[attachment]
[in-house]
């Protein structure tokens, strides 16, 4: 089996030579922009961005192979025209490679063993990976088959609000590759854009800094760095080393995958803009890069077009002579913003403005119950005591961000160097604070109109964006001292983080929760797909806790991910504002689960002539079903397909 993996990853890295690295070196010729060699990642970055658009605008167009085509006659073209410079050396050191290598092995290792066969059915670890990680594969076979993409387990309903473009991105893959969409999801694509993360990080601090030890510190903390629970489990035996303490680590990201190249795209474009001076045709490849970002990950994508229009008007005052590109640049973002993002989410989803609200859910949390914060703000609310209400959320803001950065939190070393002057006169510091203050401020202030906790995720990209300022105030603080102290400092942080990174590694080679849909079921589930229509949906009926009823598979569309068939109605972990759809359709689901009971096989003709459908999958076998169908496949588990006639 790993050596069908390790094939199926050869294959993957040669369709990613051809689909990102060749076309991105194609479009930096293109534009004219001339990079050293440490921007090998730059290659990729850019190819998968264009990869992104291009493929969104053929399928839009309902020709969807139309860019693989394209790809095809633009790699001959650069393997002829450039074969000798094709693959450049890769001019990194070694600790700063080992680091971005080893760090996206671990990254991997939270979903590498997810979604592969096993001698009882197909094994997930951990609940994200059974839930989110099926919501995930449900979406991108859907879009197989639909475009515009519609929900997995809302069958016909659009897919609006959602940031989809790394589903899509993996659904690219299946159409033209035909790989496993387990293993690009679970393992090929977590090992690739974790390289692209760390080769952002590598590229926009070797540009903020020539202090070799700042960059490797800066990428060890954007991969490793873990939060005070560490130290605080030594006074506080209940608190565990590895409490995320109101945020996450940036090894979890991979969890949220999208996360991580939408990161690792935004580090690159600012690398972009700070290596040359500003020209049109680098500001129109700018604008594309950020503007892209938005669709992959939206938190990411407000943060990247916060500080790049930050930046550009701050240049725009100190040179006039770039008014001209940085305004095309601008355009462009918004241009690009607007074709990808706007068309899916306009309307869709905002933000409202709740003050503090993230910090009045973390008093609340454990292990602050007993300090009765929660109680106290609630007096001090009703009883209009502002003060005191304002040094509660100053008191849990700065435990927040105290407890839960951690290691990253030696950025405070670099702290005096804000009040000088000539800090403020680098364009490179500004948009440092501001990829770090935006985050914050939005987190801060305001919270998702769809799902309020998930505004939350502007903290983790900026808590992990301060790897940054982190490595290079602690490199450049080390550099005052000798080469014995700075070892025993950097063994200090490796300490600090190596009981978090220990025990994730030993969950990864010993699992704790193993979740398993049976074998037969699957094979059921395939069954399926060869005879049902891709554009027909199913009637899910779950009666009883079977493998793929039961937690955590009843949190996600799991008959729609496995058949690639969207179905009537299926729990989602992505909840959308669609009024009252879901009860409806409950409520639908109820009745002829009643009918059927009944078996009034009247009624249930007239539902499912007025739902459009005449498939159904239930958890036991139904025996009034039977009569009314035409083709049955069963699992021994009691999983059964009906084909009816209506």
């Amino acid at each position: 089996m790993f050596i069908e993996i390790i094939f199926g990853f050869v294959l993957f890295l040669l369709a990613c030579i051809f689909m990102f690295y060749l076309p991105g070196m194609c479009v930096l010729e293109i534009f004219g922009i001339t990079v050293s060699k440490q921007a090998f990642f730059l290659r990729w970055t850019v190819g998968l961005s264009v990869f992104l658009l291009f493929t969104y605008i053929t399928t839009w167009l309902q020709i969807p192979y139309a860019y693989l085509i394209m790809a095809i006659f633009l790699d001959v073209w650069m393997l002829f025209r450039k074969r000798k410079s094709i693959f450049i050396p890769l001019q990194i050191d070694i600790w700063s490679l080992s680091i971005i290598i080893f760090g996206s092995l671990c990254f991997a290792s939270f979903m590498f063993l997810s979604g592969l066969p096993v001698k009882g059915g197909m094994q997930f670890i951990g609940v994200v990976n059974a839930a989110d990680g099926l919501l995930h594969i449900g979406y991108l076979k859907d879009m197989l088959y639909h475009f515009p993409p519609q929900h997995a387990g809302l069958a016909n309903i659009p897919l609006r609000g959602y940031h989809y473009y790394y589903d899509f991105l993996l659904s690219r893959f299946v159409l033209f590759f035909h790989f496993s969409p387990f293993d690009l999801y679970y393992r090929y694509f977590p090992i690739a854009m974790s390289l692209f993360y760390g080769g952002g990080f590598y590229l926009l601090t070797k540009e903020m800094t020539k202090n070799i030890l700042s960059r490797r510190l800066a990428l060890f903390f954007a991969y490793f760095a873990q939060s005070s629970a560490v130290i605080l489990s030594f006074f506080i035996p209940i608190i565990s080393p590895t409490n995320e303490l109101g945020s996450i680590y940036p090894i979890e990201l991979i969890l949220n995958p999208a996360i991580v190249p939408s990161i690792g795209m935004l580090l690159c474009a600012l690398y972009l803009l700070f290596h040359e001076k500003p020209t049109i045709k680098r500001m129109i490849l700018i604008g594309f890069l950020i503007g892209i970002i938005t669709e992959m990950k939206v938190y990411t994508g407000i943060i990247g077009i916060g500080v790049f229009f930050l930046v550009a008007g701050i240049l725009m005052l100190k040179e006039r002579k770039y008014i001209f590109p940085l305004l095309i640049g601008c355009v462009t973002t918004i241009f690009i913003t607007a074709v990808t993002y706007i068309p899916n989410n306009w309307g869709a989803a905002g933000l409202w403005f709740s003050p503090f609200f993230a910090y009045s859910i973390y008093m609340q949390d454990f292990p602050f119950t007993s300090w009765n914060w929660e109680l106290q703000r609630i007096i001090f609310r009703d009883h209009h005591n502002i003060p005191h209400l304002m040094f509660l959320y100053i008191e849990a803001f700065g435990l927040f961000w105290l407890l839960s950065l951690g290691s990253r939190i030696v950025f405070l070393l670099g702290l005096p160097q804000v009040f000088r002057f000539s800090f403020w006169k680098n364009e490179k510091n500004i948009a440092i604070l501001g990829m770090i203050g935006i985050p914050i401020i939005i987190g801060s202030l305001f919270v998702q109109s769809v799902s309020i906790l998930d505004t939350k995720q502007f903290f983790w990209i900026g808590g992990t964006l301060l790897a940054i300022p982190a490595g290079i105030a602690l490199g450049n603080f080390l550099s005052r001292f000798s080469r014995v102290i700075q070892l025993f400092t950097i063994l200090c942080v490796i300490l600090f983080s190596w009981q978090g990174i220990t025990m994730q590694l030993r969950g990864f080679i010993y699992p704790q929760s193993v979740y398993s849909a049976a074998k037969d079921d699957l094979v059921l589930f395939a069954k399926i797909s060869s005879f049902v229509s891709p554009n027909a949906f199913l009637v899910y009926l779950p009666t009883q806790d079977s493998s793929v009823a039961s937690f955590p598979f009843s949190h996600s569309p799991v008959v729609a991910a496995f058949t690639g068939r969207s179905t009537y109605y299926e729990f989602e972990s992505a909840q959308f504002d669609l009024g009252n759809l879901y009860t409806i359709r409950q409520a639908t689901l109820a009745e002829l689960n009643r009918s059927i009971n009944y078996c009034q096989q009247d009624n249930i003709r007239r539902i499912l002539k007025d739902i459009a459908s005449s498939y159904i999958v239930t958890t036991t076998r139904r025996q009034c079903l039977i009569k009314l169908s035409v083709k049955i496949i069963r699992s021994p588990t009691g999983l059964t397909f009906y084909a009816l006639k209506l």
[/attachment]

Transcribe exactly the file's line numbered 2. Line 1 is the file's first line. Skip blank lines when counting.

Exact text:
């Protein structure tokens, strides 16, 4: 089996030579922009961005192979025209490679063993990976088959609000590759854009800094760095080393995958803009890069077009002579913003403005119950005591961000160097604070109109964006001292983080929760797909806790991910504002689960002539079903397909 993996990853890295690295070196010729060699990642970055658009605008167009085509006659073209410079050396050191290598092995290792066969059915670890990680594969076979993409387990309903473009991105893959969409999801694509993360990080601090030890510190903390629970489990035996303490680590990201190249795209474009001076045709490849970002990950994508229009008007005052590109640049973002993002989410989803609200859910949390914060703000609310209400959320803001950065939190070393002057006169510091203050401020202030906790995720990209300022105030603080102290400092942080990174590694080679849909079921589930229509949906009926009823598979569309068939109605972990759809359709689901009971096989003709459908999958076998169908496949588990006639 790993050596069908390790094939199926050869294959993957040669369709990613051809689909990102060749076309991105194609479009930096293109534009004219001339990079050293440490921007090998730059290659990729850019190819998968264009990869992104291009493929969104053929399928839009309902020709969807139309860019693989394209790809095809633009790699001959650069393997002829450039074969000798094709693959450049890769001019990194070694600790700063080992680091971005080893760090996206671990990254991997939270979903590498997810979604592969096993001698009882197909094994997930951990609940994200059974839930989110099926919501995930449900979406991108859907879009197989639909475009515009519609929900997995809302069958016909659009897919609006959602940031989809790394589903899509993996659904690219299946159409033209035909790989496993387990293993690009679970393992090929977590090992690739974790390289692209760390080769952002590598590229926009070797540009903020020539202090070799700042960059490797800066990428060890954007991969490793873990939060005070560490130290605080030594006074506080209940608190565990590895409490995320109101945020996450940036090894979890991979969890949220999208996360991580939408990161690792935004580090690159600012690398972009700070290596040359500003020209049109680098500001129109700018604008594309950020503007892209938005669709992959939206938190990411407000943060990247916060500080790049930050930046550009701050240049725009100190040179006039770039008014001209940085305004095309601008355009462009918004241009690009607007074709990808706007068309899916306009309307869709905002933000409202709740003050503090993230910090009045973390008093609340454990292990602050007993300090009765929660109680106290609630007096001090009703009883209009502002003060005191304002040094509660100053008191849990700065435990927040105290407890839960951690290691990253030696950025405070670099702290005096804000009040000088000539800090403020680098364009490179500004948009440092501001990829770090935006985050914050939005987190801060305001919270998702769809799902309020998930505004939350502007903290983790900026808590992990301060790897940054982190490595290079602690490199450049080390550099005052000798080469014995700075070892025993950097063994200090490796300490600090190596009981978090220990025990994730030993969950990864010993699992704790193993979740398993049976074998037969699957094979059921395939069954399926060869005879049902891709554009027909199913009637899910779950009666009883079977493998793929039961937690955590009843949190996600799991008959729609496995058949690639969207179905009537299926729990989602992505909840959308669609009024009252879901009860409806409950409520639908109820009745002829009643009918059927009944078996009034009247009624249930007239539902499912007025739902459009005449498939159904239930958890036991139904025996009034039977009569009314035409083709049955069963699992021994009691999983059964009906084909009816209506």